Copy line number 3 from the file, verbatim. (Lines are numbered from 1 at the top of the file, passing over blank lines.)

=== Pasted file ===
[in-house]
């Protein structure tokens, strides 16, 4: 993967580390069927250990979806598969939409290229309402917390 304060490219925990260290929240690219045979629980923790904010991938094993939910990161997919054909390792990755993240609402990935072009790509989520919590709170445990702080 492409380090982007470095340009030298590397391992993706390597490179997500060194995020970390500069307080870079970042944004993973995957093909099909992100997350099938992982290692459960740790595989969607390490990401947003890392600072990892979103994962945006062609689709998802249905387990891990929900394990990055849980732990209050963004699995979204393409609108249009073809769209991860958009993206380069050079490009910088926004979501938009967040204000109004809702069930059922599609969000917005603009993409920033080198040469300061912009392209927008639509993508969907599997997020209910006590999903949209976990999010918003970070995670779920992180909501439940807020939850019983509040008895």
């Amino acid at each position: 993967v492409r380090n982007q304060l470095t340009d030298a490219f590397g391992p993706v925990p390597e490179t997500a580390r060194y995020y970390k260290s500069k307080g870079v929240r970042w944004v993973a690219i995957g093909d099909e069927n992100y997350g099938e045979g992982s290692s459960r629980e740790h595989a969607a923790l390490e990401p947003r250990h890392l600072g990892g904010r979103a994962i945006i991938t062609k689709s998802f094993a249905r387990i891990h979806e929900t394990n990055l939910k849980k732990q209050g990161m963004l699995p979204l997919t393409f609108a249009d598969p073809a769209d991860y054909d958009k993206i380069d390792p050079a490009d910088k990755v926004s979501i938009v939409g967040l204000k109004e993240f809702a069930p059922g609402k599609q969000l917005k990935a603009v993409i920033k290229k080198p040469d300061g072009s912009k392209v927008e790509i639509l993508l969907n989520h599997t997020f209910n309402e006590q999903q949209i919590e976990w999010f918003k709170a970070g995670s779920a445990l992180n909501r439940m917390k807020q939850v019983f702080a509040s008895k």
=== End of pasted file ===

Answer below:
């Amino acid at each position: 993967v492409r380090n982007q304060l470095t340009d030298a490219f590397g391992p993706v925990p390597e490179t997500a580390r060194y995020y970390k260290s500069k307080g870079v929240r970042w944004v993973a690219i995957g093909d099909e069927n992100y997350g099938e045979g992982s290692s459960r629980e740790h595989a969607a923790l390490e990401p947003r250990h890392l600072g990892g904010r979103a994962i945006i991938t062609k689709s998802f094993a249905r387990i891990h979806e929900t394990n990055l939910k849980k732990q209050g990161m963004l699995p979204l997919t393409f609108a249009d598969p073809a769209d991860y054909d958009k993206i380069d390792p050079a490009d910088k990755v926004s979501i938009v939409g967040l204000k109004e993240f809702a069930p059922g609402k599609q969000l917005k990935a603009v993409i920033k290229k080198p040469d300061g072009s912009k392209v927008e790509i639509l993508l969907n989520h599997t997020f209910n309402e006590q999903q949209i919590e976990w999010f918003k709170a970070g995670s779920a445990l992180n909501r439940m917390k807020q939850v019983f702080a509040s008895k």